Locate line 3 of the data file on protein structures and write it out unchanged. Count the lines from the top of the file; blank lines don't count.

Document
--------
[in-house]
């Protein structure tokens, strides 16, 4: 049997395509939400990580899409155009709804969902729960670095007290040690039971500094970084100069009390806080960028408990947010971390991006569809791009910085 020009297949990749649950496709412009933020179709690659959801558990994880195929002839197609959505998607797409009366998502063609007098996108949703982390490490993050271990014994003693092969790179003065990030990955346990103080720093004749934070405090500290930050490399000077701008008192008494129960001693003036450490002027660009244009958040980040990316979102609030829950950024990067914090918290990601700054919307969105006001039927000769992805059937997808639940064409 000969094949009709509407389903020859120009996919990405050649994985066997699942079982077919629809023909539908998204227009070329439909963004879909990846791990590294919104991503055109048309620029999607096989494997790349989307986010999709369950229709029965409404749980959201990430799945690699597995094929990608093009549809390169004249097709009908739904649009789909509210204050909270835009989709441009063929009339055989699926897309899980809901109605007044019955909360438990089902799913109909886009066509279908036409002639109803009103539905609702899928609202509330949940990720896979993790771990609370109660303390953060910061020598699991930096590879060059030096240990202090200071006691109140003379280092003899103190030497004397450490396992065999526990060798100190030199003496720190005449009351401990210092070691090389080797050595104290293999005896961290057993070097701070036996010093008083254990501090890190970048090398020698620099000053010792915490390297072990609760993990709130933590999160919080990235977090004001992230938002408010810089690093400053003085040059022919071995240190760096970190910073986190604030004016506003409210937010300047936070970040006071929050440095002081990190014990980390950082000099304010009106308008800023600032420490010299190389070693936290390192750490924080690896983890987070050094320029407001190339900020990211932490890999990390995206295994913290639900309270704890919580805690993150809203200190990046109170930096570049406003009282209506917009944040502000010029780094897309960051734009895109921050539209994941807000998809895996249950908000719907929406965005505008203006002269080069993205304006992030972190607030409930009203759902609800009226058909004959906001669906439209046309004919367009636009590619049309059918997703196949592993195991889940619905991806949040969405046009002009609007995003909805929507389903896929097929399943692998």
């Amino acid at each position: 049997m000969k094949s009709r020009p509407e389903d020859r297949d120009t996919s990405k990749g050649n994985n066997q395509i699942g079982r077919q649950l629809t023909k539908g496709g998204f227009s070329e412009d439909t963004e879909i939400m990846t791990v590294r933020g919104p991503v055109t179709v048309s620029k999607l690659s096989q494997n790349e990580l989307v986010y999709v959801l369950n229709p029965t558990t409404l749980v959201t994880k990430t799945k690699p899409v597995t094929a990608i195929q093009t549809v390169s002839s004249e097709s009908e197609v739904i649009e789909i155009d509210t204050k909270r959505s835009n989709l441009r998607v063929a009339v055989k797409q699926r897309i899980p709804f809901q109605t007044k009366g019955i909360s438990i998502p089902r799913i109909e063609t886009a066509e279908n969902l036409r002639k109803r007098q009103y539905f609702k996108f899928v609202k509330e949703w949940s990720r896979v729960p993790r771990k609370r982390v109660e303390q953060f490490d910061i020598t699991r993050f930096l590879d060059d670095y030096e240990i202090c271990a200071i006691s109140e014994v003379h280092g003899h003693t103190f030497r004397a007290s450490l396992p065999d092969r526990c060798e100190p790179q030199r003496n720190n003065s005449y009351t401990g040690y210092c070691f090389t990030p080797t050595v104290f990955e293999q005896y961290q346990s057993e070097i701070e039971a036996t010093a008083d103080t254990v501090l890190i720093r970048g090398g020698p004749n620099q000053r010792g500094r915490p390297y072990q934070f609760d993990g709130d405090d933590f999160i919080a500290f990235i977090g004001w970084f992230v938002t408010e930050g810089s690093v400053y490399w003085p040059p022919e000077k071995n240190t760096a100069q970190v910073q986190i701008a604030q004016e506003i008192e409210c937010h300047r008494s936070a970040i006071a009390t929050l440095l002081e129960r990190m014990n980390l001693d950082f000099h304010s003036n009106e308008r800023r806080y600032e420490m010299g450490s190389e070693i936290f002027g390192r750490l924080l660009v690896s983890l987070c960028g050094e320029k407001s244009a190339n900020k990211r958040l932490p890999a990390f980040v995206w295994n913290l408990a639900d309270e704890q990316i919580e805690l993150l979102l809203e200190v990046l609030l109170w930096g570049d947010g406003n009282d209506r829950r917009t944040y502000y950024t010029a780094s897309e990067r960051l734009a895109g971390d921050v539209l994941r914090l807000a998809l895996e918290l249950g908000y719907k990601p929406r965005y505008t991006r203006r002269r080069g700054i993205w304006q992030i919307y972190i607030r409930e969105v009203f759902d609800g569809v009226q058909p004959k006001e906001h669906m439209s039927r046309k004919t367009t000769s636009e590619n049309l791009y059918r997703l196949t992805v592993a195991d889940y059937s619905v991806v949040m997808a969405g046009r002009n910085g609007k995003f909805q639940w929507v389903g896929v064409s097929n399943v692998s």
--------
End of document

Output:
């Amino acid at each position: 049997m000969k094949s009709r020009p509407e389903d020859r297949d120009t996919s990405k990749g050649n994985n066997q395509i699942g079982r077919q649950l629809t023909k539908g496709g998204f227009s070329e412009d439909t963004e879909i939400m990846t791990v590294r933020g919104p991503v055109t179709v048309s620029k999607l690659s096989q494997n790349e990580l989307v986010y999709v959801l369950n229709p029965t558990t409404l749980v959201t994880k990430t799945k690699p899409v597995t094929a990608i195929q093009t549809v390169s002839s004249e097709s009908e197609v739904i649009e789909i155009d509210t204050k909270r959505s835009n989709l441009r998607v063929a009339v055989k797409q699926r897309i899980p709804f809901q109605t007044k009366g019955i909360s438990i998502p089902r799913i109909e063609t886009a066509e279908n969902l036409r002639k109803r007098q009103y539905f609702k996108f899928v609202k509330e949703w949940s990720r896979v729960p993790r771990k609370r982390v109660e303390q953060f490490d910061i020598t699991r993050f930096l590879d060059d670095y030096e240990i202090c271990a200071i006691s109140e014994v003379h280092g003899h003693t103190f030497r004397a007290s450490l396992p065999d092969r526990c060798e100190p790179q030199r003496n720190n003065s005449y009351t401990g040690y210092c070691f090389t990030p080797t050595v104290f990955e293999q005896y961290q346990s057993e070097i701070e039971a036996t010093a008083d103080t254990v501090l890190i720093r970048g090398g020698p004749n620099q000053r010792g500094r915490p390297y072990q934070f609760d993990g709130d405090d933590f999160i919080a500290f990235i977090g004001w970084f992230v938002t408010e930050g810089s690093v400053y490399w003085p040059p022919e000077k071995n240190t760096a100069q970190v910073q986190i701008a604030q004016e506003i008192e409210c937010h300047r008494s936070a970040i006071a009390t929050l440095l002081e129960r990190m014990n980390l001693d950082f000099h304010s003036n009106e308008r800023r806080y600032e420490m010299g450490s190389e070693i936290f002027g390192r750490l924080l660009v690896s983890l987070c960028g050094e320029k407001s244009a190339n900020k990211r958040l932490p890999a990390f980040v995206w295994n913290l408990a639900d309270e704890q990316i919580e805690l993150l979102l809203e200190v990046l609030l109170w930096g570049d947010g406003n009282d209506r829950r917009t944040y502000y950024t010029a780094s897309e990067r960051l734009a895109g971390d921050v539209l994941r914090l807000a998809l895996e918290l249950g908000y719907k990601p929406r965005y505008t991006r203006r002269r080069g700054i993205w304006q992030i919307y972190i607030r409930e969105v009203f759902d609800g569809v009226q058909p004959k006001e906001h669906m439209s039927r046309k004919t367009t000769s636009e590619n049309l791009y059918r997703l196949t992805v592993a195991d889940y059937s619905v991806v949040m997808a969405g046009r002009n910085g609007k995003f909805q639940w929507v389903g896929v064409s097929n399943v692998s």